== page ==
Password sharing is against the terms and conditions for most streaming platforms, but that doesn’t seem to be stopping a lot of users.
While users were overall likely to only subscribe to a small handful of platforms, we found that men are far more likely to have more subscriptions than women. More than a quarter of men subscribe to four or more different services. Men are actually more likely to have four or more subscriptions than they are to have two or three. Men also represented a slightly higher percentage of the subscriptions for almost every service on our list.
Compare that to women, who are much more likely to subscribe to just one or two services.
According to our survey, around 75 percent of people pay less than $50 per month for whatever number of streaming services they subscribe to.
That means that for a vast majority of people, even having multiple streaming service subscriptions is costing less than the average cable TV package, which sits at around $100 per month. Contrast that with streaming services — only 1 percent of respondents in our survey reported paying more than $100 a month for streaming.
It’s been predicted that streaming services would turn into a sort of ala carte cable equivalent with similar pricing, but so far, that doesn’t appear to be happening.
The lower costs aren’t the only area where streaming platforms have a major advantage over traditional cable plans.
Now that consumers have had a taste of choosing what content they want to watch, when they want to watch it, it seems there’s no going back from in-demand streaming.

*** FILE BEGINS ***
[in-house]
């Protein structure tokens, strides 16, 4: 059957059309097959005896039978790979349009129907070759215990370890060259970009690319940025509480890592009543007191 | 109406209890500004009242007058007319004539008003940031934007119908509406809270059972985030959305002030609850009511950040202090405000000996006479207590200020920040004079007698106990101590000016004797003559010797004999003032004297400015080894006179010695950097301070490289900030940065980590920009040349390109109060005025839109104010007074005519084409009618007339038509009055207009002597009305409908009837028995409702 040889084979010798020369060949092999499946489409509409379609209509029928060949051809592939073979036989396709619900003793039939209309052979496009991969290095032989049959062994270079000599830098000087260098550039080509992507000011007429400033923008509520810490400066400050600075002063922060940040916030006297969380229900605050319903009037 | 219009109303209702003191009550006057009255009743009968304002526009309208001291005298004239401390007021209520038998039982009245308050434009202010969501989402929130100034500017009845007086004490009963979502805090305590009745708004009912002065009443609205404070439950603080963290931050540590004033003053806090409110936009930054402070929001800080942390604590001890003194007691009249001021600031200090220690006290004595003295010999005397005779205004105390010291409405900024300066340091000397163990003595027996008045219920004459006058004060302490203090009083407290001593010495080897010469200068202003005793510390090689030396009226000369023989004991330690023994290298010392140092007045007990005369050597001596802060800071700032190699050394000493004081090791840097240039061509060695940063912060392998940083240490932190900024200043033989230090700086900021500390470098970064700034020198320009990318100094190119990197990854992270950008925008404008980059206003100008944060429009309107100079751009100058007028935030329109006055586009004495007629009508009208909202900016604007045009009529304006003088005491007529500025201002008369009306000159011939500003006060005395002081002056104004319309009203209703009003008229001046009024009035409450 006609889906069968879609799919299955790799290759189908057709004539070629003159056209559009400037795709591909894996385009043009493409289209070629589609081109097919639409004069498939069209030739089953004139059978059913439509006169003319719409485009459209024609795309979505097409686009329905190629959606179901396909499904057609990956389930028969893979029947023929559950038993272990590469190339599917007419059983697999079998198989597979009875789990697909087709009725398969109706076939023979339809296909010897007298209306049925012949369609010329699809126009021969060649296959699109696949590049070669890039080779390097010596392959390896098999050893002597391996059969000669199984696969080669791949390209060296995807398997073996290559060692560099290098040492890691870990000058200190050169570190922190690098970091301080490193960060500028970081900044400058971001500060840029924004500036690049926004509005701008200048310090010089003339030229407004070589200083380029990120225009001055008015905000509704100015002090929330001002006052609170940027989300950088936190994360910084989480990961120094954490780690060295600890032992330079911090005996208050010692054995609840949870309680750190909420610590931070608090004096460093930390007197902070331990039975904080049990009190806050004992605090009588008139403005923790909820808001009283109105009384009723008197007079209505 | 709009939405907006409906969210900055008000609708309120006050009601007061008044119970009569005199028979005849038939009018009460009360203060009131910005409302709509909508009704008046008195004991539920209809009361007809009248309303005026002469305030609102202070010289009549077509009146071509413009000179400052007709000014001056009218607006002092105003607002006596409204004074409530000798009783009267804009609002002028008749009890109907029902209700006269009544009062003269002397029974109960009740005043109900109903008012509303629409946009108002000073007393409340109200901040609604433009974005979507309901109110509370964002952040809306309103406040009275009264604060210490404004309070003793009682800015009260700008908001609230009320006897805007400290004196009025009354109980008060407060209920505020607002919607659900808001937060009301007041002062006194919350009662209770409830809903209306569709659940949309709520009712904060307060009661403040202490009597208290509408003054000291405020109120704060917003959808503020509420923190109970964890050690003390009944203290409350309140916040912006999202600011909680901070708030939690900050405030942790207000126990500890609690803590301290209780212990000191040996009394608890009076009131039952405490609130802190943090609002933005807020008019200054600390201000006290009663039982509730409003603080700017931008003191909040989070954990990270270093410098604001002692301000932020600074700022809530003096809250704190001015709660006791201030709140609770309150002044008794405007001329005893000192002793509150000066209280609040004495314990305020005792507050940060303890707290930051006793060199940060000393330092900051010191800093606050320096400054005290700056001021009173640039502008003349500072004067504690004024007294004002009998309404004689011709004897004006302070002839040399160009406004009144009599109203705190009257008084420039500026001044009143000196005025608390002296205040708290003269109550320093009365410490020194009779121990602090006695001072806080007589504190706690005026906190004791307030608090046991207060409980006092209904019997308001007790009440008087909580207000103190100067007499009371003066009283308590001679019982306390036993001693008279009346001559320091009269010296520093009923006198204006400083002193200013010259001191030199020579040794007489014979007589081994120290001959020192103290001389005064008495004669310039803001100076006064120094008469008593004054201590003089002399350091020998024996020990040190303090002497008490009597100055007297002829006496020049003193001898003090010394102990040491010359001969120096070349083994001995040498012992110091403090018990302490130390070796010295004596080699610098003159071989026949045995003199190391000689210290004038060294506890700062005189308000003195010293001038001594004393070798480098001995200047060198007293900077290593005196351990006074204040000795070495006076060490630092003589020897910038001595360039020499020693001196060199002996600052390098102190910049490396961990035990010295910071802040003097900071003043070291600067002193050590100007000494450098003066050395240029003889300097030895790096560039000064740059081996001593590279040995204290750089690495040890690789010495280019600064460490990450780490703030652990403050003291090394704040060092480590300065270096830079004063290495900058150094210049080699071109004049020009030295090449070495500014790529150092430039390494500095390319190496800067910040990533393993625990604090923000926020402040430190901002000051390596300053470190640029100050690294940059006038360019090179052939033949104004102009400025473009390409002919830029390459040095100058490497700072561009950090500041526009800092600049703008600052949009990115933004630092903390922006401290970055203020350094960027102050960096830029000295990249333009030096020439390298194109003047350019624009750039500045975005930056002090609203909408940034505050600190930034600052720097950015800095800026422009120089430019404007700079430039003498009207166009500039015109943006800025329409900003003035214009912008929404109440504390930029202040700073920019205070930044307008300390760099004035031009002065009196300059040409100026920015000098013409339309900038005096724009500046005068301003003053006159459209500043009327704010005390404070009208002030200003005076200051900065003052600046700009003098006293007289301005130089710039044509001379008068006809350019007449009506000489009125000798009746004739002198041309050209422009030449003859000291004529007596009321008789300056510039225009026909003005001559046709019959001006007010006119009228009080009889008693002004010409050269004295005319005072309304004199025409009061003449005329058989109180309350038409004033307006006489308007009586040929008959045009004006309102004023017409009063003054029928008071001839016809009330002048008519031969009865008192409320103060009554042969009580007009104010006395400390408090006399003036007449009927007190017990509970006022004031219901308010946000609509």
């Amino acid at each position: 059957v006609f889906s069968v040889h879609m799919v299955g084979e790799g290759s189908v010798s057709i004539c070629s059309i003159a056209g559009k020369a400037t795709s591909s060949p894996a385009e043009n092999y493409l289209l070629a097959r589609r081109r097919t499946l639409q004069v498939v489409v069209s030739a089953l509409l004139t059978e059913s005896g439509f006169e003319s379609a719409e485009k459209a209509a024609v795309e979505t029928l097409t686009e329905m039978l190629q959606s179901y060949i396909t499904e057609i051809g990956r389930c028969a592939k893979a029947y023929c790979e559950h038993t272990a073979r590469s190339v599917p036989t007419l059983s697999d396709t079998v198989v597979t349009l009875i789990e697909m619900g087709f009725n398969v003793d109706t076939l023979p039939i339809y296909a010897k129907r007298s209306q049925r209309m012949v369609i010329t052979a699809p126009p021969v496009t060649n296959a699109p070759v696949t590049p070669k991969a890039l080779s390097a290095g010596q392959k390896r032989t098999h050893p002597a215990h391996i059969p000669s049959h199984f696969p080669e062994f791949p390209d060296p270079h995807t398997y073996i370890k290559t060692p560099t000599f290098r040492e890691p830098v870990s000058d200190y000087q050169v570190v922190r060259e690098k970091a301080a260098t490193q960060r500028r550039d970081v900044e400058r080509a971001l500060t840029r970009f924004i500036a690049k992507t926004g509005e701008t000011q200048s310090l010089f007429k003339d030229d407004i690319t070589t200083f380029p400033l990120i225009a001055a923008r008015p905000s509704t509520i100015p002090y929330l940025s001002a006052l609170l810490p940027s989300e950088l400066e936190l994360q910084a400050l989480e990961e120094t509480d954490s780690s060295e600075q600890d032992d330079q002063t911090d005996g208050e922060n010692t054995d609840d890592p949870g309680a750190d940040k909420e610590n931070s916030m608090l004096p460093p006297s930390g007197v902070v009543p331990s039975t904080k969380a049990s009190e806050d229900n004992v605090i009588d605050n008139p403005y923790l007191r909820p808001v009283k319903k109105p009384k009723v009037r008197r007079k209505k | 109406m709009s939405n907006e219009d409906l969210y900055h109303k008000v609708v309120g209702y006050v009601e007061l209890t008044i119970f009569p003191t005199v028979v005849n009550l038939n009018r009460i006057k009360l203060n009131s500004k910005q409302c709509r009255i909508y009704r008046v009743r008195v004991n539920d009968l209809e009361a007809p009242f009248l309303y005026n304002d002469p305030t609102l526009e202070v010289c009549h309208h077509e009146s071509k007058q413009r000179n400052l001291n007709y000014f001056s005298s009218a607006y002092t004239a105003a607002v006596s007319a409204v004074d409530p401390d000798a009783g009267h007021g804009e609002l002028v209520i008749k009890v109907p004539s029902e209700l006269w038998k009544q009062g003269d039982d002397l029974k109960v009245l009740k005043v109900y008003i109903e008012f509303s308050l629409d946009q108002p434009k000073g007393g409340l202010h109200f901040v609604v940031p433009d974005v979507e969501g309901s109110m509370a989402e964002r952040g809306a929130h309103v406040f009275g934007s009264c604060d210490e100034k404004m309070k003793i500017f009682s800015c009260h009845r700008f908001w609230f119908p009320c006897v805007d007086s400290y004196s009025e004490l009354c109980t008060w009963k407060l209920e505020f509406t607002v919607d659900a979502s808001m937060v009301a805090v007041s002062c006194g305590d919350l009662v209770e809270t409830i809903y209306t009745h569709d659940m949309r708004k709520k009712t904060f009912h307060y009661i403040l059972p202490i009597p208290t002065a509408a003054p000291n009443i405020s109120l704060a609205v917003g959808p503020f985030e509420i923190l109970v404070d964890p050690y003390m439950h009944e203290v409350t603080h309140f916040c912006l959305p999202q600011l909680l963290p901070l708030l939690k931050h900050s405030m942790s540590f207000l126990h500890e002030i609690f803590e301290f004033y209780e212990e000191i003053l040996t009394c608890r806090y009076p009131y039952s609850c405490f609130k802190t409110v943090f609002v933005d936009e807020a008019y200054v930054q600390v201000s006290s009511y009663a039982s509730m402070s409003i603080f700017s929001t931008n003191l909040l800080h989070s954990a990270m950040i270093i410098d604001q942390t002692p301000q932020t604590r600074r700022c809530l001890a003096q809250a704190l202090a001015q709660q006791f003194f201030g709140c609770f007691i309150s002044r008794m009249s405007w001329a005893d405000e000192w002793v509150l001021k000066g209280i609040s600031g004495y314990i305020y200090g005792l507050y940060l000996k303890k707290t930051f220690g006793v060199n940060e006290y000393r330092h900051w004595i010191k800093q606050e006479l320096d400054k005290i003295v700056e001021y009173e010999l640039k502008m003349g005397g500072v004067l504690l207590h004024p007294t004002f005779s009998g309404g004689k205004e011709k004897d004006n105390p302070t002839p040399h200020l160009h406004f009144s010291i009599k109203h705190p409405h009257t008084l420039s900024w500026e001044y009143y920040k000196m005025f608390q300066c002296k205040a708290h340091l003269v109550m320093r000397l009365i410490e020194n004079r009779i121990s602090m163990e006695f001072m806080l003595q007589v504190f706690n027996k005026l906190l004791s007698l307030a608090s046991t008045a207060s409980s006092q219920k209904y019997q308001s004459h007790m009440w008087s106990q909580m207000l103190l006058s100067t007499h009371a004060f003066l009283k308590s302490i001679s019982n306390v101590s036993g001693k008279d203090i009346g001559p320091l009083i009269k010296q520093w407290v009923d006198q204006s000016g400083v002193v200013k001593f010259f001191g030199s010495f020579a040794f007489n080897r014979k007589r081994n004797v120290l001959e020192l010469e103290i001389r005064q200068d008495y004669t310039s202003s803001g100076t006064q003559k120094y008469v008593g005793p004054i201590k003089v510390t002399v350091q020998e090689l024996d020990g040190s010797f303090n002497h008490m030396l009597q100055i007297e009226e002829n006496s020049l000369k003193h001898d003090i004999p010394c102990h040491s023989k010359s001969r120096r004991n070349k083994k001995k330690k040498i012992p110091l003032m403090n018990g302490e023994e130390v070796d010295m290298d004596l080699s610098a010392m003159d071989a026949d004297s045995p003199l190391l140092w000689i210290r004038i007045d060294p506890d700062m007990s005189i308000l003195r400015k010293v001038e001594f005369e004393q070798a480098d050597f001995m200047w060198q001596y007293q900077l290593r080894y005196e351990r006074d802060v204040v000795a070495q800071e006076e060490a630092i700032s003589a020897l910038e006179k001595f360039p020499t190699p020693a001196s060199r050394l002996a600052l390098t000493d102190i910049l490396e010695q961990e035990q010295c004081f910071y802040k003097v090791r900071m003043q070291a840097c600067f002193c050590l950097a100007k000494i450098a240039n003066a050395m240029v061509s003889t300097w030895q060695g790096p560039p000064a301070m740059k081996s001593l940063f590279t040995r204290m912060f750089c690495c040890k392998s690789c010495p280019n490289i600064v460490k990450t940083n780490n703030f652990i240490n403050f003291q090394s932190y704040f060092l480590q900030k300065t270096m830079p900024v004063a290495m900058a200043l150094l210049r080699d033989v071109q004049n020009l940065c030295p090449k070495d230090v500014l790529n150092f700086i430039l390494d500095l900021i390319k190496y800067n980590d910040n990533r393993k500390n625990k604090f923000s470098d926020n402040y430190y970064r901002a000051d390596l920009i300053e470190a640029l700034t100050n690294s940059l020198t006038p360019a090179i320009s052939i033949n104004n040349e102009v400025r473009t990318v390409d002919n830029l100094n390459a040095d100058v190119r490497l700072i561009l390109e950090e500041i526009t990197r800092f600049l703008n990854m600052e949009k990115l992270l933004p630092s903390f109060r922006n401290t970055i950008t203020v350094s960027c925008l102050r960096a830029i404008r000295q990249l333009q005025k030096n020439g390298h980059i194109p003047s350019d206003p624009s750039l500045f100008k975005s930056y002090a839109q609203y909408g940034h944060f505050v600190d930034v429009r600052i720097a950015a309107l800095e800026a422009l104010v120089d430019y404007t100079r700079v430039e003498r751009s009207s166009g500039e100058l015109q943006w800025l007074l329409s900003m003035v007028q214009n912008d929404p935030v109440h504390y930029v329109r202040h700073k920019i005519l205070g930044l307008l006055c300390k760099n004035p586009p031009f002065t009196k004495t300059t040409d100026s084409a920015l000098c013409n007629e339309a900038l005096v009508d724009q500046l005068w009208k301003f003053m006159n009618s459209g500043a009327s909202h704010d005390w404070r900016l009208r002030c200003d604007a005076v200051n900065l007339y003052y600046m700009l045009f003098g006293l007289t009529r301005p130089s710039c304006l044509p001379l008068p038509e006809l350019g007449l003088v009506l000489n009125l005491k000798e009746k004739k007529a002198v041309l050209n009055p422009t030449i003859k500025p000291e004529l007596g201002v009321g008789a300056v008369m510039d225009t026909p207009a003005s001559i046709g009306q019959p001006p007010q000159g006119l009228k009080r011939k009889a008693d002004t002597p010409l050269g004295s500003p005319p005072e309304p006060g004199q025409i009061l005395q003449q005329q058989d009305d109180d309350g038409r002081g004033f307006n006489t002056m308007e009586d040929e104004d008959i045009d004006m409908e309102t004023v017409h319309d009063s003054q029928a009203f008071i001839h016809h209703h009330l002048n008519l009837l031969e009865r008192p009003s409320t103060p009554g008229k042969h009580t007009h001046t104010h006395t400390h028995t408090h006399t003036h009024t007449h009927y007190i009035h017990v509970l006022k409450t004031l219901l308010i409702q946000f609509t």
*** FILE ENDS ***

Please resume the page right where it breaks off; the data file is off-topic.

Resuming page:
According to our survey, a majority of consumers use streaming services to split their time between watching new content, and re-watching old content they’ve seen before. In other words, if you’re bingeing The Office for the fifth time, you’re not alone — and that’s something people love about internet streaming.
And finally, we were pleased to see that, for the most part, consumers seem to be satisfied with the service they get from streaming platforms and rank it as having high value.
When asked to rank the overall value they receive from their streaming service subscriptions, almost 90 percent answered with a seven or higher, and the largest share of respondents — 29 percent — said 10/10.
If we consider a rating above 5/10 to represent a satisfied customer, then all of the top streaming services — Netflix, Amazon Prime, Hulu, Disney Plus, and HBO — have more than 98 percent satisfied customers.
What makes those high ratings for perceived value even more interesting is that a significant number of consumers report having problems with their streaming services.
More than 30 percent say there are too many ads in content that they pay for. More than 25 percent complain about the limited selections of content on each platform. And more than 15 percent report a more serious problem: That they were charged for auto-renewals of subscriptions without their consent.
For Netflix users, the most common complaint was poor content selection (27 percent), auto-renewal without their consent (16 percent), and poor video quality (12 percent).
For Amazon Prime Video users, the top complaints were too many ads (32 percent), poor content selection (27 percent), auto-renewal without the user’s consent (19 percent), and poor video quality (15 percent).
For Hulu users, the most common complaints were, similarly: Too many ads (41 percent), poor content selection (30 percent), auto-renewal without consent (19 percent), and poor video quality (16 percent).
Overall, though? The majority of customers are happy with their streaming services. Nearly half (42 percent) said they’d experienced none of those listed issues.
Using Pollfish.com, we surveyed 1000 American adults in July of 2020 about their streaming service use and habits, including which and how many streaming platforms they subscribe to, how much they spend each month on streaming, whether they have any complaints about their streaming services, and how they would rate the value they receive from streaming platforms.
Our survey respondents were slightly more female (58 percent of the total) than male (42 percent).
Their ages broke down like this: